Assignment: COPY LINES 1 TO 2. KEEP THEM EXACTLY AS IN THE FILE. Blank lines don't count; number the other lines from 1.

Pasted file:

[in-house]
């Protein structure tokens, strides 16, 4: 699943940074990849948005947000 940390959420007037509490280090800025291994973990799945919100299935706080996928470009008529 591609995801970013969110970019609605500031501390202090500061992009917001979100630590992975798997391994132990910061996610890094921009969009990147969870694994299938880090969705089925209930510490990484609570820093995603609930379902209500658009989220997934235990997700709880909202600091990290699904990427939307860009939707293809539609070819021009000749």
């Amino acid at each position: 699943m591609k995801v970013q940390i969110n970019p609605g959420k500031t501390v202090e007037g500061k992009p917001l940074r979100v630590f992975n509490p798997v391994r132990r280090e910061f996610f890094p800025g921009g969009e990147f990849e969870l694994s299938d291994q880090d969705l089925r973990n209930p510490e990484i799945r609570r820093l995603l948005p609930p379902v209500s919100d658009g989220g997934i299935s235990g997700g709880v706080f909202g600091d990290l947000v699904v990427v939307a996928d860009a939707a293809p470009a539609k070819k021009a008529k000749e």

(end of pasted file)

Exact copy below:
[in-house]
């Protein structure tokens, strides 16, 4: 699943940074990849948005947000 940390959420007037509490280090800025291994973990799945919100299935706080996928470009008529 591609995801970013969110970019609605500031501390202090500061992009917001979100630590992975798997391994132990910061996610890094921009969009990147969870694994299938880090969705089925209930510490990484609570820093995603609930379902209500658009989220997934235990997700709880909202600091990290699904990427939307860009939707293809539609070819021009000749």